Monday, July 16, 2012

Brief update: Pet Shop Boys' score of the 1925 silent cinema Battleship Potemkin

So I finally own a copy of Pet Shop Boys' score of Battleship Potemkin! I'm currently on the process of drafting a newer and updated post on this, reason is because I finally saw bits of it on Youtube and I must say I'm really impressed on this piece! I noticed a lot more significant pieces with the silent film than just the audio. I will make changes with the older post and add like a "Before and after" type post. So Stay Tuned! Don't worry I haven't forgotten the list of coming soon posts, I'm just so excited at the moment and what not! So please bear with me, and thank you again for the views much appreciated! I will have my blogs all updated and a few changes pretty soon! :) 

Monday, July 9, 2012

A Birthday drawing finally completed!

I just finished the drawing tonight, I didn't have a real good idea because I had so much on my mind but I decided to add 90's versions of them portrait wise and then having their 80's cartoon counterparts as dogs. Happy Birthday Marc Almond and Neil Tennant!!!!!!!! ^_^ I find it so awesome that your birthdays are a day apart! Continue to bring astounding music and art to the world!!! You make a 19 year old artist proud to be a fan! 

Sunday, July 8, 2012

July 8-21, 1982 Smash Hits issue anniversary

I know this is on here on my previous post but I didn't do an actual anniversary for this, I don't think. But anyway, you can probably guess why I'm posting about this. Thirty years ago today was when Neil Tennant of Pet Shop Boys interviewed Marc Almond of Soft Cell and did a review of Boy George of The Culture Club. The interview of Marc Almond is rare to find and easily forgotten but if you remember the podcast where Neil wanted his old job back one of the people of Smash Hits read the first bit of the interview to guess who he was talking about. However, I believe the review of Boy George was more of a controversy because on the Brit Awards 1988 If I'm not mistaken, he wanted to punch Neil in the face for it. But they are friends now thankfully. And I'm assuming because after what a friend revealed to me on Wayne Studer's site of Pet Shop Boys information it seems like Pet Shop Boys are still influenced by Soft Cell. Also in other news, you know this is a funny chain because tomorrow is Marc Almond's 55th birthday and on Tuesday is Neil Tennant's 58th birthday, I'm currently working on a drawing should be done this week so stay tuned!
<< Here's the full interview page of Marc Almond. >> here's a better look of the interview. And at the bottom you can see the Boy George one and Here's the July 8-21, 1982 Issue. Just click on the image and it takes you to the images of what's inside the magazine! Just in case you can't see them here and of course see what's also in this issue!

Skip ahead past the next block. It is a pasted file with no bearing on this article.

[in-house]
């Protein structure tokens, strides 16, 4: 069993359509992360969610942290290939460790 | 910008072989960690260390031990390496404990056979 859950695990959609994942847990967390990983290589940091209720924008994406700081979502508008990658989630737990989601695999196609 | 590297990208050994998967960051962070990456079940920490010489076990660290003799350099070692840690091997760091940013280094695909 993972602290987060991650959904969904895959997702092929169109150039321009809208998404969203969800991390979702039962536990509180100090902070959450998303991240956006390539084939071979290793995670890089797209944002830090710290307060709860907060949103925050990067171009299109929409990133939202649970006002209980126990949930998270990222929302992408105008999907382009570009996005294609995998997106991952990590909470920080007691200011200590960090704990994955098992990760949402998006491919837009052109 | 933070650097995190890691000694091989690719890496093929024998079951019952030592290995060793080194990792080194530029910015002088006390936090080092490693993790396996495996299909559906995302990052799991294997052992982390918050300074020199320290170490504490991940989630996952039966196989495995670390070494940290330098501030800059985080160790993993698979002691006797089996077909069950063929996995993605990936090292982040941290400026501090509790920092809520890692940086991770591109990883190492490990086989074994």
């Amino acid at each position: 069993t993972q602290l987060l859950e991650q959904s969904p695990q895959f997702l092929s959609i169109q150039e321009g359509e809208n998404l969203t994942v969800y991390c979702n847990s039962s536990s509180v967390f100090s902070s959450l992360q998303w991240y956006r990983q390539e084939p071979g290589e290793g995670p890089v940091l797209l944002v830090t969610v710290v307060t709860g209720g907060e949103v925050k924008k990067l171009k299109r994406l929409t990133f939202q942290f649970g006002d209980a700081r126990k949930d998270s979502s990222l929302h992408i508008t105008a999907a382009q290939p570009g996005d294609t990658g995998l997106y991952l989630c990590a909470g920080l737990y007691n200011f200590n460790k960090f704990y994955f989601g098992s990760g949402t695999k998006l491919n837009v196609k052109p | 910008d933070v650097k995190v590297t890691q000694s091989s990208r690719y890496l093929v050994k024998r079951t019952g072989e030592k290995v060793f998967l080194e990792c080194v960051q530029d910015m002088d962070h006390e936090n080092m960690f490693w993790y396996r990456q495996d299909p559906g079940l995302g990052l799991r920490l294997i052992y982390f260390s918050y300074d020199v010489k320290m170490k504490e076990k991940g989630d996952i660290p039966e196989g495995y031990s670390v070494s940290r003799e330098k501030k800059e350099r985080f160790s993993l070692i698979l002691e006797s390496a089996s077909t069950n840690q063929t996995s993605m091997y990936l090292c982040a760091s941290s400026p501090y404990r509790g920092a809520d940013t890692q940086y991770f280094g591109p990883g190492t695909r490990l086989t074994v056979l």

Friday, July 6, 2012

Pet Shop Boys' Earlier work (experimental)

I still have more posts on drafts so you will see those very soon. These items you see before you, are quite rare at the same time early Pet Shop Boys work as in experimental. I love this era or short period where they work with Bobby O or Bobby Orlando. It's pretty much "Pet Shop Boys", "West End Girls (original)", "Theme for the Pet Shop Boys","One More Chance"and "Sunglasses At Night" and the combination of the few as one megamix. One from Epic Records and the other two below are Zyx Records. The top one is the 12 inch of the original "West End Girls" and "Pet Shop Boys." Also the photos of the Boys are done by Eric Watson. The four disc CD set is the Maxi CD set which have the songs "Pet Shop Boys", "West End Girls (original)", "Theme for the Pet Shop Boys","One More Chance"and "Sunglasses At Night" and the remixes were done in 86'/88' The Ultimate Mix have these songs too minus "Pet Shop Boys" and "Theme for the Pet Shop Boys" which are sounds and one sounding like an instrumental riff of "West End Girls" I just love the sounds of Maxi CD single because they give me an idea of how Kraftwerk would be even though they are way more experimental since they made their own machines. This is also the Boys raw creative side of them minus their later experimental work and then by working with Bobby O just really makes it exciting.They don't sound like this now of course because of changes in music genres and favorites through the years but in all honesty I really do appreciate this short period. I love the strange and bizarre if you like this type of music I would suggest give it a listen. You can't find these anywhere on youtube but except a few but here's one: Theme For the Pet Shop Boys << this you hear Pet Shop Boys being said but this is the one that have the riff of "West End Girls".